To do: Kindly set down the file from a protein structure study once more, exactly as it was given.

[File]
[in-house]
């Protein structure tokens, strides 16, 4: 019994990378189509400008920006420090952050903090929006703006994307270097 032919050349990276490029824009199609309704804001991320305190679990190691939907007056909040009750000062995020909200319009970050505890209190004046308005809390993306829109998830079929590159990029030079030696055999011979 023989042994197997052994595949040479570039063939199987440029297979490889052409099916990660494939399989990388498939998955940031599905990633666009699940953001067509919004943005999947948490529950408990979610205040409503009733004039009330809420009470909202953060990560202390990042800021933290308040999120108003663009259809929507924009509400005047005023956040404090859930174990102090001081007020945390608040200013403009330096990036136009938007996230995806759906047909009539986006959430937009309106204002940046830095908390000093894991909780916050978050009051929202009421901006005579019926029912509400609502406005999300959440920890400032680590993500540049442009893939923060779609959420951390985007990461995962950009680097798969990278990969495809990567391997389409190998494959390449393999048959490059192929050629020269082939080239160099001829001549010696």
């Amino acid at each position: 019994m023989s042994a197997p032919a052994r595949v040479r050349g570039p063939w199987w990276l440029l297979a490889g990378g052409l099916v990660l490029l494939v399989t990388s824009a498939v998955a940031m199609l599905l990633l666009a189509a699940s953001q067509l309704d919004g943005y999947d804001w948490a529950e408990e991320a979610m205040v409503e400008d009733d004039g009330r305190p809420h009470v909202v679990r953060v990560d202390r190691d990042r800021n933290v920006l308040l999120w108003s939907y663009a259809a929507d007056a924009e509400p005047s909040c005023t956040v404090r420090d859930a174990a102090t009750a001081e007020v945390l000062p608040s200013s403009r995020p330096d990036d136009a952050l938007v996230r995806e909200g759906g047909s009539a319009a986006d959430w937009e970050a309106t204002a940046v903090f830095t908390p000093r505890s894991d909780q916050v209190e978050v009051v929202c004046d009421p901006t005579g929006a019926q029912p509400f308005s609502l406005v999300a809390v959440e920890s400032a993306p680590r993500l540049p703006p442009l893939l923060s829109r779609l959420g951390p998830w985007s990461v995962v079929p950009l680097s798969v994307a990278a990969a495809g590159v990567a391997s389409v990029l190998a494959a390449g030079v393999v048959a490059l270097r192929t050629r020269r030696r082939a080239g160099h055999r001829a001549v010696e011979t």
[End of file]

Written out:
[in-house]
């Protein structure tokens, strides 16, 4: 019994990378189509400008920006420090952050903090929006703006994307270097 032919050349990276490029824009199609309704804001991320305190679990190691939907007056909040009750000062995020909200319009970050505890209190004046308005809390993306829109998830079929590159990029030079030696055999011979 023989042994197997052994595949040479570039063939199987440029297979490889052409099916990660494939399989990388498939998955940031599905990633666009699940953001067509919004943005999947948490529950408990979610205040409503009733004039009330809420009470909202953060990560202390990042800021933290308040999120108003663009259809929507924009509400005047005023956040404090859930174990102090001081007020945390608040200013403009330096990036136009938007996230995806759906047909009539986006959430937009309106204002940046830095908390000093894991909780916050978050009051929202009421901006005579019926029912509400609502406005999300959440920890400032680590993500540049442009893939923060779609959420951390985007990461995962950009680097798969990278990969495809990567391997389409190998494959390449393999048959490059192929050629020269082939080239160099001829001549010696």
């Amino acid at each position: 019994m023989s042994a197997p032919a052994r595949v040479r050349g570039p063939w199987w990276l440029l297979a490889g990378g052409l099916v990660l490029l494939v399989t990388s824009a498939v998955a940031m199609l599905l990633l666009a189509a699940s953001q067509l309704d919004g943005y999947d804001w948490a529950e408990e991320a979610m205040v409503e400008d009733d004039g009330r305190p809420h009470v909202v679990r953060v990560d202390r190691d990042r800021n933290v920006l308040l999120w108003s939907y663009a259809a929507d007056a924009e509400p005047s909040c005023t956040v404090r420090d859930a174990a102090t009750a001081e007020v945390l000062p608040s200013s403009r995020p330096d990036d136009a952050l938007v996230r995806e909200g759906g047909s009539a319009a986006d959430w937009e970050a309106t204002a940046v903090f830095t908390p000093r505890s894991d909780q916050v209190e978050v009051v929202c004046d009421p901006t005579g929006a019926q029912p509400f308005s609502l406005v999300a809390v959440e920890s400032a993306p680590r993500l540049p703006p442009l893939l923060s829109r779609l959420g951390p998830w985007s990461v995962v079929p950009l680097s798969v994307a990278a990969a495809g590159v990567a391997s389409v990029l190998a494959a390449g030079v393999v048959a490059l270097r192929t050629r020269r030696r082939a080239g160099h055999r001829a001549v010696e011979t």